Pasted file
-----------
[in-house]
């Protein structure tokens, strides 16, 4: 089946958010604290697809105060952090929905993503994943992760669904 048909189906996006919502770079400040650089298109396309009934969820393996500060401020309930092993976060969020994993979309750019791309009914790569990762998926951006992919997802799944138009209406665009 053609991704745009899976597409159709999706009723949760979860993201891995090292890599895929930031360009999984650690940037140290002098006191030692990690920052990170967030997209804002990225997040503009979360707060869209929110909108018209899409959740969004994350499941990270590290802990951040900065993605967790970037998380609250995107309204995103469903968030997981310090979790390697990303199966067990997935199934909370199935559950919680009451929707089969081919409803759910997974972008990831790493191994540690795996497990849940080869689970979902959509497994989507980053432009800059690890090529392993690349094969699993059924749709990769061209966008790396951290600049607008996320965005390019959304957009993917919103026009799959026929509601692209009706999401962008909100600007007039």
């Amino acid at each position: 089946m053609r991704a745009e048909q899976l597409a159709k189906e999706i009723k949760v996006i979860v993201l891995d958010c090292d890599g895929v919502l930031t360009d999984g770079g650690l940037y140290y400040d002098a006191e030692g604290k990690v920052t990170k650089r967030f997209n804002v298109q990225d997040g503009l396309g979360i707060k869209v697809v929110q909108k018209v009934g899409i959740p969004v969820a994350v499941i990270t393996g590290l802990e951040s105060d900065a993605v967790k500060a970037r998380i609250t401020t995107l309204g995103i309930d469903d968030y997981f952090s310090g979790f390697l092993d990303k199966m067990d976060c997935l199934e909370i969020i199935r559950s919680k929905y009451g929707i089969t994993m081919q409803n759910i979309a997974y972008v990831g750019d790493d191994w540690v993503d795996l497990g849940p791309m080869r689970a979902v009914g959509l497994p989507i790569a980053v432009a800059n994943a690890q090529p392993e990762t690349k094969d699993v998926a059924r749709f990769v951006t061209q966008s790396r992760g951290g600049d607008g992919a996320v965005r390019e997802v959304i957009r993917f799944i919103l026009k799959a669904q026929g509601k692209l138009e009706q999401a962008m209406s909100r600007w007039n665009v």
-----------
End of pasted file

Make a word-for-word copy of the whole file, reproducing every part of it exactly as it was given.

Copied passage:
[in-house]
């Protein structure tokens, strides 16, 4: 089946958010604290697809105060952090929905993503994943992760669904 048909189906996006919502770079400040650089298109396309009934969820393996500060401020309930092993976060969020994993979309750019791309009914790569990762998926951006992919997802799944138009209406665009 053609991704745009899976597409159709999706009723949760979860993201891995090292890599895929930031360009999984650690940037140290002098006191030692990690920052990170967030997209804002990225997040503009979360707060869209929110909108018209899409959740969004994350499941990270590290802990951040900065993605967790970037998380609250995107309204995103469903968030997981310090979790390697990303199966067990997935199934909370199935559950919680009451929707089969081919409803759910997974972008990831790493191994540690795996497990849940080869689970979902959509497994989507980053432009800059690890090529392993690349094969699993059924749709990769061209966008790396951290600049607008996320965005390019959304957009993917919103026009799959026929509601692209009706999401962008909100600007007039």
């Amino acid at each position: 089946m053609r991704a745009e048909q899976l597409a159709k189906e999706i009723k949760v996006i979860v993201l891995d958010c090292d890599g895929v919502l930031t360009d999984g770079g650690l940037y140290y400040d002098a006191e030692g604290k990690v920052t990170k650089r967030f997209n804002v298109q990225d997040g503009l396309g979360i707060k869209v697809v929110q909108k018209v009934g899409i959740p969004v969820a994350v499941i990270t393996g590290l802990e951040s105060d900065a993605v967790k500060a970037r998380i609250t401020t995107l309204g995103i309930d469903d968030y997981f952090s310090g979790f390697l092993d990303k199966m067990d976060c997935l199934e909370i969020i199935r559950s919680k929905y009451g929707i089969t994993m081919q409803n759910i979309a997974y972008v990831g750019d790493d191994w540690v993503d795996l497990g849940p791309m080869r689970a979902v009914g959509l497994p989507i790569a980053v432009a800059n994943a690890q090529p392993e990762t690349k094969d699993v998926a059924r749709f990769v951006t061209q966008s790396r992760g951290g600049d607008g992919a996320v965005r390019e997802v959304i957009r993917f799944i919103l026009k799959a669904q026929g509601k692209l138009e009706q999401a962008m209406s909100r600007w007039n665009v």